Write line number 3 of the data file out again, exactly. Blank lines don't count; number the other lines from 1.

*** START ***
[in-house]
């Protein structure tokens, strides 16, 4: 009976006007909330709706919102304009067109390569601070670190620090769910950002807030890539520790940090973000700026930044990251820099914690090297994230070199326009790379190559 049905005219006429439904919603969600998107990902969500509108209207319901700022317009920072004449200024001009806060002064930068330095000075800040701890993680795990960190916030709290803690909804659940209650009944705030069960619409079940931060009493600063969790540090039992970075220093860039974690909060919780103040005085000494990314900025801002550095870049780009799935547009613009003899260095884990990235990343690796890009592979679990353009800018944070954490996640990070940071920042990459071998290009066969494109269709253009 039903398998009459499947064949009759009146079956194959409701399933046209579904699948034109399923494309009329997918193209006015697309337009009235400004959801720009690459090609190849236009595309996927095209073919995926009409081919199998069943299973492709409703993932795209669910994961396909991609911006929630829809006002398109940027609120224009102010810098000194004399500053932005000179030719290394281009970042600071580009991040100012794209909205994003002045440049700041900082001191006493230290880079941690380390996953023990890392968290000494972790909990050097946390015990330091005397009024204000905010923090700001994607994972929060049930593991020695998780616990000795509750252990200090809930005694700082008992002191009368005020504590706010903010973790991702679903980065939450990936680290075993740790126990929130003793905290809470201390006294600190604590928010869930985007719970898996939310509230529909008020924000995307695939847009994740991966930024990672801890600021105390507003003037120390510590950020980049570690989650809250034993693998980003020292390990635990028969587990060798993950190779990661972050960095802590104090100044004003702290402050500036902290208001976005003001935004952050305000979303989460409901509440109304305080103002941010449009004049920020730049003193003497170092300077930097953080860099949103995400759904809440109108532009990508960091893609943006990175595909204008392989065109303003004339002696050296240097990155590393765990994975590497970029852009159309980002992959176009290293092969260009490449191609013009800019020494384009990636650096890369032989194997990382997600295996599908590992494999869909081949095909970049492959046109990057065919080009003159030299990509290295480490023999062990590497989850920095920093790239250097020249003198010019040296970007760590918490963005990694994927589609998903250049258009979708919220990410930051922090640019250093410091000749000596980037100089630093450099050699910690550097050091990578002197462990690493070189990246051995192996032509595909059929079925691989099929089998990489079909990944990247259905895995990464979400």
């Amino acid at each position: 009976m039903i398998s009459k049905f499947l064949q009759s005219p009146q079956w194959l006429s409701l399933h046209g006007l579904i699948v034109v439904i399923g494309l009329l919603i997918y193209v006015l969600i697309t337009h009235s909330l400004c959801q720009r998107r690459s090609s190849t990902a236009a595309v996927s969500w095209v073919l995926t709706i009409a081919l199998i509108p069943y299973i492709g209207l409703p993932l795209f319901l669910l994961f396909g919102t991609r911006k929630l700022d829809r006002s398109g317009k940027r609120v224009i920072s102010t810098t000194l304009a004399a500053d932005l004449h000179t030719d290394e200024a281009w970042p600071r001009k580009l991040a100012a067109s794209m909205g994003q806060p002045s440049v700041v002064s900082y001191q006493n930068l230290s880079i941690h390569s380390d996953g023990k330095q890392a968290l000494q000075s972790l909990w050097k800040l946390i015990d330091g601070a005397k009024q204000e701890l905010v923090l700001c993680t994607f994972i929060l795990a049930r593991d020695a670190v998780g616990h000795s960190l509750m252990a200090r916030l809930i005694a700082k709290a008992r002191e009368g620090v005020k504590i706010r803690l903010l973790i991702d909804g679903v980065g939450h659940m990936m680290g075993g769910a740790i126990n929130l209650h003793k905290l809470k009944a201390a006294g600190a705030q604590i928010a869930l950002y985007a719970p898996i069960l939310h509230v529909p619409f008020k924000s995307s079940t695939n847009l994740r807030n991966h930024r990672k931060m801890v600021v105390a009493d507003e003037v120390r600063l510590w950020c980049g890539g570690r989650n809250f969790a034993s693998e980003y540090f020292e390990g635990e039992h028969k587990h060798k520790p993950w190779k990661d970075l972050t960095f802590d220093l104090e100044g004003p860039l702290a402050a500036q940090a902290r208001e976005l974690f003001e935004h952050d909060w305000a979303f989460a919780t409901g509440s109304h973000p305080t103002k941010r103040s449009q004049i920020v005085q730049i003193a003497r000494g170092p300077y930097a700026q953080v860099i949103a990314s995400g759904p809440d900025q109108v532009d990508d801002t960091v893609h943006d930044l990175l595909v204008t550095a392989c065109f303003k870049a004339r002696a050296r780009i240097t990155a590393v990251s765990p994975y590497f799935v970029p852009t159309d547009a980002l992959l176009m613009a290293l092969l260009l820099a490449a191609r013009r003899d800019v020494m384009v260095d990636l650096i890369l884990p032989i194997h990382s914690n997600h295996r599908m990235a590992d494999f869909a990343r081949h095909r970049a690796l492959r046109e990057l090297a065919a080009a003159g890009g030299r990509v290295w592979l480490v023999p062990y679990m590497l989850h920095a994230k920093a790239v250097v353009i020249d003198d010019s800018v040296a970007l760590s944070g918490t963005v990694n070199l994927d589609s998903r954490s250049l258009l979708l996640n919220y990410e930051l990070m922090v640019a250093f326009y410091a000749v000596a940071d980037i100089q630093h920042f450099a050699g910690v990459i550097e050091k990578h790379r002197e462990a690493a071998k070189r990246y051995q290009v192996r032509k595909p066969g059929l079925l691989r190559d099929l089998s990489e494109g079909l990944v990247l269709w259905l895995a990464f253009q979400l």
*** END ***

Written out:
């Amino acid at each position: 009976m039903i398998s009459k049905f499947l064949q009759s005219p009146q079956w194959l006429s409701l399933h046209g006007l579904i699948v034109v439904i399923g494309l009329l919603i997918y193209v006015l969600i697309t337009h009235s909330l400004c959801q720009r998107r690459s090609s190849t990902a236009a595309v996927s969500w095209v073919l995926t709706i009409a081919l199998i509108p069943y299973i492709g209207l409703p993932l795209f319901l669910l994961f396909g919102t991609r911006k929630l700022d829809r006002s398109g317009k940027r609120v224009i920072s102010t810098t000194l304009a004399a500053d932005l004449h000179t030719d290394e200024a281009w970042p600071r001009k580009l991040a100012a067109s794209m909205g994003q806060p002045s440049v700041v002064s900082y001191q006493n930068l230290s880079i941690h390569s380390d996953g023990k330095q890392a968290l000494q000075s972790l909990w050097k800040l946390i015990d330091g601070a005397k009024q204000e701890l905010v923090l700001c993680t994607f994972i929060l795990a049930r593991d020695a670190v998780g616990h000795s960190l509750m252990a200090r916030l809930i005694a700082k709290a008992r002191e009368g620090v005020k504590i706010r803690l903010l973790i991702d909804g679903v980065g939450h659940m990936m680290g075993g769910a740790i126990n929130l209650h003793k905290l809470k009944a201390a006294g600190a705030q604590i928010a869930l950002y985007a719970p898996i069960l939310h509230v529909p619409f008020k924000s995307s079940t695939n847009l994740r807030n991966h930024r990672k931060m801890v600021v105390a009493d507003e003037v120390r600063l510590w950020c980049g890539g570690r989650n809250f969790a034993s693998e980003y540090f020292e390990g635990e039992h028969k587990h060798k520790p993950w190779k990661d970075l972050t960095f802590d220093l104090e100044g004003p860039l702290a402050a500036q940090a902290r208001e976005l974690f003001e935004h952050d909060w305000a979303f989460a919780t409901g509440s109304h973000p305080t103002k941010r103040s449009q004049i920020v005085q730049i003193a003497r000494g170092p300077y930097a700026q953080v860099i949103a990314s995400g759904p809440d900025q109108v532009d990508d801002t960091v893609h943006d930044l990175l595909v204008t550095a392989c065109f303003k870049a004339r002696a050296r780009i240097t990155a590393v990251s765990p994975y590497f799935v970029p852009t159309d547009a980002l992959l176009m613009a290293l092969l260009l820099a490449a191609r013009r003899d800019v020494m384009v260095d990636l650096i890369l884990p032989i194997h990382s914690n997600h295996r599908m990235a590992d494999f869909a990343r081949h095909r970049a690796l492959r046109e990057l090297a065919a080009a003159g890009g030299r990509v290295w592979l480490v023999p062990y679990m590497l989850h920095a994230k920093a790239v250097v353009i020249d003198d010019s800018v040296a970007l760590s944070g918490t963005v990694n070199l994927d589609s998903r954490s250049l258009l979708l996640n919220y990410e930051l990070m922090v640019a250093f326009y410091a000749v000596a940071d980037i100089q630093h920042f450099a050699g910690v990459i550097e050091k990578h790379r002197e462990a690493a071998k070189r990246y051995q290009v192996r032509k595909p066969g059929l079925l691989r190559d099929l089998s990489e494109g079909l990944v990247l269709w259905l895995a990464f253009q979400l």